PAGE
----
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Discussion on: How I improve my skills in Typescript

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thorstenhirsch profile image
Thorsten Hirsch

Hi CodeOzz, I might be totally wrong here, because I'm a Typescript noob, but your typeguard example doesn't look like the "Typescript way" to me. Today a friend of mine twittered some Typescript wisdom so now I want to propose the following typeguard:

type Fish = {
    kind: "fish",
    swim: () => void
}

type Bird = {
    kind: "bird",
    fly: () => void
}

function isFish(pet: Fish | Bird): Boolean {
    switch (pet.kind) {
        case "fish": { return true; }
        default:     { return false; }
    }
}
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As I understand it my (type based) version does type-checking at compile time while your (interface based) version does type checking only at runtime? Oh, and as you can see I also changed the return type of isFish to Boolean, because I don't understand the "pet is Fish" return type.

So what do you think?

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codeozz profile image
CodeOzz Author

Hi Thorsten how are you ! Thank you for your comment !

I will try to explain you what is the pet is Fish. This none common synthax is called Type predicate in TS, it allow us to tell to TS that your param is typed as a Fish only if your function return true.

In my case I check if my object has swim methods, if it's the case I tell to TS -> Typescript, trust me, this pet is a Fish, not a Bird.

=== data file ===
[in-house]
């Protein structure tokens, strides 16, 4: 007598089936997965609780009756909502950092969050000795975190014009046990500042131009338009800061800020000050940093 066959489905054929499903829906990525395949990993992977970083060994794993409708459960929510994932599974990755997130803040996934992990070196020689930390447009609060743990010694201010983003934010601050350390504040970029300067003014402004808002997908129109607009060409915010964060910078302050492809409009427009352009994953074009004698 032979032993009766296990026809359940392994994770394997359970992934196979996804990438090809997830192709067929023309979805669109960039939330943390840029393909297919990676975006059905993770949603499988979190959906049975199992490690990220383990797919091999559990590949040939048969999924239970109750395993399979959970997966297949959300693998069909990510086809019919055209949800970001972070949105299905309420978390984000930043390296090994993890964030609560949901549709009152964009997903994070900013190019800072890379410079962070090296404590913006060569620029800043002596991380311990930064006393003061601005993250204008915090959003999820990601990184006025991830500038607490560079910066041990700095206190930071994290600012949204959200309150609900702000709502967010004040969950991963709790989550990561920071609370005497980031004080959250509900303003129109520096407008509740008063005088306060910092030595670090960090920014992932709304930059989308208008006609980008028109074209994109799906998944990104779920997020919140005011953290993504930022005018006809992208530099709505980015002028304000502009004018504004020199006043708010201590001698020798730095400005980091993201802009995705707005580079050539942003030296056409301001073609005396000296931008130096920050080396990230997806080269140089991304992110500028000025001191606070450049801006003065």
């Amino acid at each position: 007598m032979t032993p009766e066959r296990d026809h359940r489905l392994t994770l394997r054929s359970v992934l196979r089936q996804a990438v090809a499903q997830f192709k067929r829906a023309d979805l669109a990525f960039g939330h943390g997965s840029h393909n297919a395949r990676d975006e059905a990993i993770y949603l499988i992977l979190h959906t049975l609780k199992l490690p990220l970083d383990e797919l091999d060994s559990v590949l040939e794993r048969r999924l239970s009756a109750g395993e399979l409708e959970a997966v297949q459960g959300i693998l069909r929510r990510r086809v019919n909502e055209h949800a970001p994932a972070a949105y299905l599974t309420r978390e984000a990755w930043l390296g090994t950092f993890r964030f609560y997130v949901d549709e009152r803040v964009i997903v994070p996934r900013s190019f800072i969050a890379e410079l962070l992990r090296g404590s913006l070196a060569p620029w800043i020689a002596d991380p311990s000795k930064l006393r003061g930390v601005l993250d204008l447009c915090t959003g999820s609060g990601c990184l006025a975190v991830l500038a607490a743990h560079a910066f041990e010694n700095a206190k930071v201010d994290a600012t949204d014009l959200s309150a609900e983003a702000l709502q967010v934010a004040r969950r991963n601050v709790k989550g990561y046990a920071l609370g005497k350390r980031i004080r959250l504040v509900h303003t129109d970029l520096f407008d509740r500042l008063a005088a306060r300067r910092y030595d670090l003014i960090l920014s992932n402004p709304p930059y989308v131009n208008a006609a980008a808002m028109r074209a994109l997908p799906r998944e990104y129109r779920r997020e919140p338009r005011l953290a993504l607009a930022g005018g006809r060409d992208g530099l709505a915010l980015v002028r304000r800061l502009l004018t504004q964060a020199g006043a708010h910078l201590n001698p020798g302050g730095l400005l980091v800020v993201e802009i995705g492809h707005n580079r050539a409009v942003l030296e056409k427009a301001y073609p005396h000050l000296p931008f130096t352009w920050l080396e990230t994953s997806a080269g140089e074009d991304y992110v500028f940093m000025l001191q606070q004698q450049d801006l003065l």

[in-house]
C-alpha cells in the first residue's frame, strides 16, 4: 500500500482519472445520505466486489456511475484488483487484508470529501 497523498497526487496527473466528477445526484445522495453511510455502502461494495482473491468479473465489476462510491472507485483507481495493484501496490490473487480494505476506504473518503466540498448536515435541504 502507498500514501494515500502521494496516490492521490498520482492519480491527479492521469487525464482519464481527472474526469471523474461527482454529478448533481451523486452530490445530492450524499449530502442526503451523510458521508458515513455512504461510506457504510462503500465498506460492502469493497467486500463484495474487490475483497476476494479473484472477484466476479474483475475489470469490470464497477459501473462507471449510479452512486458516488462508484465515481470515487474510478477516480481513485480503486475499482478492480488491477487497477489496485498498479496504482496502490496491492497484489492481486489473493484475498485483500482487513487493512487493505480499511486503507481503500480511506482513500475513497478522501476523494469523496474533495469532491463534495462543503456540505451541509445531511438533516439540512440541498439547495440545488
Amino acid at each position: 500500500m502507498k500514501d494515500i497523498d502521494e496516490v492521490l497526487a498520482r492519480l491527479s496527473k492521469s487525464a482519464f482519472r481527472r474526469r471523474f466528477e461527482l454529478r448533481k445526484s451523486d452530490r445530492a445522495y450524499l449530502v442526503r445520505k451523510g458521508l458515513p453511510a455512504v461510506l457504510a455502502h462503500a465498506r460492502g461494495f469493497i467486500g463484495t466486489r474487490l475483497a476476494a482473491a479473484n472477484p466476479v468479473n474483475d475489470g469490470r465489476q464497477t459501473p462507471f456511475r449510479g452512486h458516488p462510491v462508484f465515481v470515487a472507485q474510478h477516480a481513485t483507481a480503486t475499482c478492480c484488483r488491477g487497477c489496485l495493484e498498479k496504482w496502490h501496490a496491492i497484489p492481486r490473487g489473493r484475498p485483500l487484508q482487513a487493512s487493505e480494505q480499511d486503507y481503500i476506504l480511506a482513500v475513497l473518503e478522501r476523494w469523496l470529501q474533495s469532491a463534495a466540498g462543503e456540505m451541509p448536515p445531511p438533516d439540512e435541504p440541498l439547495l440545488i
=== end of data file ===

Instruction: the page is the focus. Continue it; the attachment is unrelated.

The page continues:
In you code, you put an interest thing, you create a new property in order to determine the type of your object. It should be a great idea but in your case you should delete this since you have already a way to determine the type of your object, thanks to the methods fly or swin, so you don't really need to add this new property !

About your function, it's not a really typeguard, and why? it's because your are correctly checking the type but the typescript checker is again doubting about the type of this object since you are not using predicated type !

Why it can be not really usefull to use the function like this? I will show you why of course !

const toto = function (pet: Fish | Bird) {
    if (isFish(pet)) {
        // pet is again a Fish or a Bird for TS
        pet.swim() // error TS Property 'swim' does not exist on type 'Fish | Bird'.
        pet.fly() // error TS Property 'fly' does not exist on type 'Fish | Bird'.
    }
}
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So if you want to use pet in the if block, you cannot really use Fish property since for TS, pet is again a Fish or a Bird.

With the Type predicate, you don't have this issue:

const toto = function (pet: Fish | Bird) {
    if (isFish(pet)) {
        // pet is a fish, since we tell to TS that pet is a Fish thanks to Typeguard
        pet.swim() // work
        pet.fly() // error TS Property 'fly' does not exist on type 'Fish', since pet is not a Bird !
    }
}
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If you have any question ask me ! ;D

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thorstenhirsch profile image
Thorsten Hirsch

Thank you. This predicate thingy seems pretty cool indeed.  👍

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dobromyslov profile image
Viacheslav Dobromyslov • Edited

But when you add new type Duck you will not be able to differentiate pets and fishes from Duck just checking available methods because a Duck can both swim and fly. In that case you will have to turn to Thorsten's explicit kind of an animal.

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codeozz profile image
CodeOzz Author

In the case of your interface growth you will need to use another way to put in the type guard yes. But in this exemple it's overkill to use more properties